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Criminal Justice

The Bill of Rights protects us against suspicionless searches and seizures. It guarantees due process to individuals who are accused of crimes and humane treatment to those who are incarcerated. The ACLU works to ensure that our criminal justice system indeed is just.
Stop the school to prison pipeline
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Washington Needs Bail Reform:  Download No Money, No Freedom
Driven to Fail: Exposing the costs & ineffectiveness of Washington's most commonly charged crime
The death penalty is arbitrary, unfair, and racially biased.  The ACLU of Washington argued before the Washington Supreme Court to end it.

Resources

Published: 
Thursday, April 5, 2012
Earlier today, the ACLU of Washington joined a number of allies in the immigrant rights community, including El Comite Pro-Reforma Migratoria and CASA Latina, at a press conference in opposition to the ever-expanding Secure Communities (S Comm) program. The press conference was a response to the federal government's move last week, with very little fanfare or publicity, to activate the program for all counties in Washington. Here's why that's bad news for every community in Washington.
Published: 
Wednesday, April 4, 2012
The ACLU of Washington’s offices are graced with moving and inspiring photos, including many of our past clients. Occupying pride of place in the ACLU conference room, however, is a vintage photo of the Rev. Dr. Martin Luther King, Jr. Today, April 4, 2012, marks the 44th anniversary of Dr. King’s assassination.
Published: 
Thursday, March 29, 2012
Isn’t it time to stop this approach to criminal justice? Don’t we have better things to spend the money on? Inspired by David Letterman, here is our list of 10 Ideas for saving money by putting fewer people in prisons and jails, and being “smart” on criminal justice instead of simply being punitive.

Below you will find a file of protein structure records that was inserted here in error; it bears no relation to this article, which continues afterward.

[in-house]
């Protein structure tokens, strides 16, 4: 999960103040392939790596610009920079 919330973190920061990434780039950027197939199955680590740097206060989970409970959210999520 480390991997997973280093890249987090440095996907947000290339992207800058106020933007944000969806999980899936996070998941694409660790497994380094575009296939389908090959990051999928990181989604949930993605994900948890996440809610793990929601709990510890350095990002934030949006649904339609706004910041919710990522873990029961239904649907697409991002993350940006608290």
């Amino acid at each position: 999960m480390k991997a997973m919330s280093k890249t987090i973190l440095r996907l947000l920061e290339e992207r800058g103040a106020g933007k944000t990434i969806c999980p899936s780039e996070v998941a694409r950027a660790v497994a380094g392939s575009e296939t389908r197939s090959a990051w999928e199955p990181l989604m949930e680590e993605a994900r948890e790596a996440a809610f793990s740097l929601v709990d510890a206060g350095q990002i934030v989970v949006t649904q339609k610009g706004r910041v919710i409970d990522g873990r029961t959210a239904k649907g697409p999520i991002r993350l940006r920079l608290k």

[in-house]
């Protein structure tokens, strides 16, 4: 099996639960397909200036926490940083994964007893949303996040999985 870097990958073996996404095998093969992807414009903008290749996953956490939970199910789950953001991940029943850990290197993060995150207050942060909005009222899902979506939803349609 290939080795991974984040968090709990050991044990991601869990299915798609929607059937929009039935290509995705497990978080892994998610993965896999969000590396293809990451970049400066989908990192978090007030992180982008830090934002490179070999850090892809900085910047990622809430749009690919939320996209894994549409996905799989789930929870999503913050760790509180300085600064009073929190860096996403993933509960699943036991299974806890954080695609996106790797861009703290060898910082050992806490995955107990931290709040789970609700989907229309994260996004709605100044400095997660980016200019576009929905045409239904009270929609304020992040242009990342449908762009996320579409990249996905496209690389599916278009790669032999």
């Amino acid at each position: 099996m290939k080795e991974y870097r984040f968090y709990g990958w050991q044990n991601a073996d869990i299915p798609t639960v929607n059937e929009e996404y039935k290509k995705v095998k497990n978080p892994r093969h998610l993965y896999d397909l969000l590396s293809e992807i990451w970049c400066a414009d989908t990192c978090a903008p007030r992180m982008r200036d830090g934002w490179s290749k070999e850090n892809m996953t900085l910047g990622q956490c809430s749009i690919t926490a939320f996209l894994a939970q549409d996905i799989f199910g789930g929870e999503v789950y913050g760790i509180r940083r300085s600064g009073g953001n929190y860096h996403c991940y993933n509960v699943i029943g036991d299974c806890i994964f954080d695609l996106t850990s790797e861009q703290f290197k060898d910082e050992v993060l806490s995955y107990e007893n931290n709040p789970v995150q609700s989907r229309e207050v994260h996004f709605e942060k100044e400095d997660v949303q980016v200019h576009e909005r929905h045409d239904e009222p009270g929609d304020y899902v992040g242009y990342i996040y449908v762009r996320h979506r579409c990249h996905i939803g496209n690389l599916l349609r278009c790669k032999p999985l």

Published: 
Friday, March 2, 2012
Aside from the jail time and fees and fines that may be imposed as part of a misdemeanor sentence, there can be life-long consequences of a misdemeanor charge. In connection with our work on criminal records issues, the ACLU has heard from numerous individuals denied housing or jobs because of a misdemeanor on their record.
News Release, Published: 
Thursday, February 23, 2012
The U.S. District Court in Seattle has rejected a motion to dismiss a lawsuit against the cities of Mt. Vernon and Burlington over their failure to provide legal representation to poor people accused of misdemeanors. The court also granted the case class-action status.
News Release, Published: 
Wednesday, February 15, 2012
A lawsuit pending in U.S. District court is challenging the shockingly deficient public defense system in the cities of Mount Vernon and Burlington. The suit says that the cities fail to impose reasonable caseload limits on attorneys, fail to monitor the public defense system, and fail to provide adequate resources to the system.
Published: 
Monday, February 13, 2012
At Thursday’s joint Senate and House committee work session on the measure, four compelling witnesses testified in favor of this new approach. Substance abuse counselor and university professor, Roger Roffman. Retired public health director and former prison physician, Dr. Kim Thorburn. Former top U.S. prosecuting attorney for Western Washington John McKay. And retired high-ranking FBI official, Charles Mandigo.
Published: 
Tuesday, February 7, 2012
An important statewide Latino organization in Washington State has weighed in against gang injunction legislation in the state legislature. Here's what Latino Civic Alliance has to say.
Published: 
Monday, February 6, 2012
Gang violence is a serious problem, and we need smart solutions. But proposed legislation promotes use of court injunctions that could sweep up innocent individuals and send them to prison. And its bogus due process procedures may not even alert people until after the court order binding them has been issued. This approach has failed elsewhere. Tell your legislators to reject this misguided measure in Washington state.
Published: 
Friday, January 27, 2012
Since the turn of the century, juvenile courts have been separate from adult courts. The goal of juvenile courts, as the Supreme Court recognized over 50 years ago, is to determine how to rehabilitate juveniles and “save [them] from a downward career.” To further these goals, juvenile court records have historically been shielded from public view. This system allows juveniles to enter adulthood without being publicly labeled as criminals.

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